Volume 7 Number 9

Subjects Discussed In This Issue: 

Cemetery in Brooklyn
         [Aliza Berger]
Orthodox Boycott of the 1993 Salute to Israel Parade (4)
         [Avi Feldblum, Janice Gelb, Yosef Bechhofer, Lon Eisenberg]


From: <A_BERGER@...> (Aliza Berger)
Date: Wed, 28 Apr 1993 22:59:42 EDT
Subject: Cemetery in Brooklyn

I think the only Jewish cemetery in Brooklyn is the Washington
Cemetery, address:
Bay Parkway and McDonald Ave.
Brooklyn, NY 11230

Telephone: 718-377-8690 (from the phone book - Baruch hashem I have
never used this number myself, so I can't vouch for it)


From: mljewish (Avi Feldblum)
Date: Thu, 29 Apr 93 07:35:19 -0400
Subject: Orthodox Boycott of the 1993 Salute to Israel Parade

I also find the decision by the Orthodox Leadership in this issue to be
disturbing, as I had discussed with both Sam's prior to their submitting
their postings. Some of the issues were touched on by Sam and Sam,
others by Lon and Janice a bit.

While I think I disagree with Janice about what "right" or even
"responsibility" the Orthodox Leadership has, as it seems to me that
they have the clear right to say to their followers that we will not
participate in some activity for whatever reason, the question in my
mind is whether they are indeed properly exercising their
"responsibility". This leads first to a point both Janice and Lon made
on one side of the issue, and Yoseph on the other (and goes back to our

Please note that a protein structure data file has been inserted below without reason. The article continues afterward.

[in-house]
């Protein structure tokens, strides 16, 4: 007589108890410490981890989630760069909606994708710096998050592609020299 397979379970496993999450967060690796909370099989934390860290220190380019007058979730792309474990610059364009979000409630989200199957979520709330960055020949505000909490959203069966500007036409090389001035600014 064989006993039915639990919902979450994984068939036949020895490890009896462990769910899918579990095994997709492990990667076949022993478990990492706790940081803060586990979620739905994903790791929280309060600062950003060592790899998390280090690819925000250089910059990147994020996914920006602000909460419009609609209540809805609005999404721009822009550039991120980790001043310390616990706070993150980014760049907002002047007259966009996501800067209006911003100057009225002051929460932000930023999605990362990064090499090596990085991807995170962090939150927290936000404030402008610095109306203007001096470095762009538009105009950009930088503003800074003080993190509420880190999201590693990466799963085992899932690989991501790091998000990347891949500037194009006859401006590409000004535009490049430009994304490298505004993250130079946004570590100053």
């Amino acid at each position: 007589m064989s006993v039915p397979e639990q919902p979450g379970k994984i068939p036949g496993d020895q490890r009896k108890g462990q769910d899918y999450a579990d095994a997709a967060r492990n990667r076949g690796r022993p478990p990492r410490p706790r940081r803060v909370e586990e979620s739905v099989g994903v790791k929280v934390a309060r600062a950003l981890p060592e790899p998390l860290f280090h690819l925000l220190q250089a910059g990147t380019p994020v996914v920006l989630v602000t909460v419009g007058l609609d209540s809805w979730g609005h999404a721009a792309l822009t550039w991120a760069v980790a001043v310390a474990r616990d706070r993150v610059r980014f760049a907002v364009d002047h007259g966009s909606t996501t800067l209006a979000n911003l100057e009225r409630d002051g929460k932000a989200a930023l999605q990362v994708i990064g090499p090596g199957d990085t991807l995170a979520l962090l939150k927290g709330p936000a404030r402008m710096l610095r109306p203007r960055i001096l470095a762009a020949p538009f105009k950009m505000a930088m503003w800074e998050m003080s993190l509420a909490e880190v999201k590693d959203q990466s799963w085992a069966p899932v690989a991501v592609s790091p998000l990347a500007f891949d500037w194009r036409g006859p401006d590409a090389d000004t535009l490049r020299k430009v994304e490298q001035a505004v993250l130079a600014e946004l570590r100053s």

discussion earlier in the year on homosexuality). Is there a fundimental
difference between homosexuality and explicit rejection of the authority
of Halakha? For as has been pointed out, there have always been many
participants in the Parade from Reform Synagogues (whose fundamental
philosophy of allowing/demanding each person to choose what mitzvot to
keep), and groups like Hashomer Hatzair (I hope I got the correct
zionist group here, they are strongly anti-religious and many of the
leaders are openly atheistic). From the point of view of association, it
would appear to me that the latter would fall under the catagory of
"mumar lehachis" - a philosophic rejection of the fundamentals of
Judaism as we understand it, while the former are "mumar leteavon" - a
rejection of one mitzah due to the desires of the flesh, to be compared
more to those who eat non-kosher. From a "lumdish" [don't have a good
translation for this, talmudic technical is the best I come up with
right now] perspective, I would argue that you cannot believe them, in
the legal sense, as the actions done are in private and we don't accept
confessions in Halakha (unless there was a group of three and you
understand the sugya of palginan deburei, which I spent a long time with
and remain uncomfortable with [ignore if you don't understand]). This is
in contrast to those who openly eat non-kosher and desecrate the
Shabbat. The counter arguement has been the classic "slippery slope"
arguement that what has been done in the past cannot easilly be changed,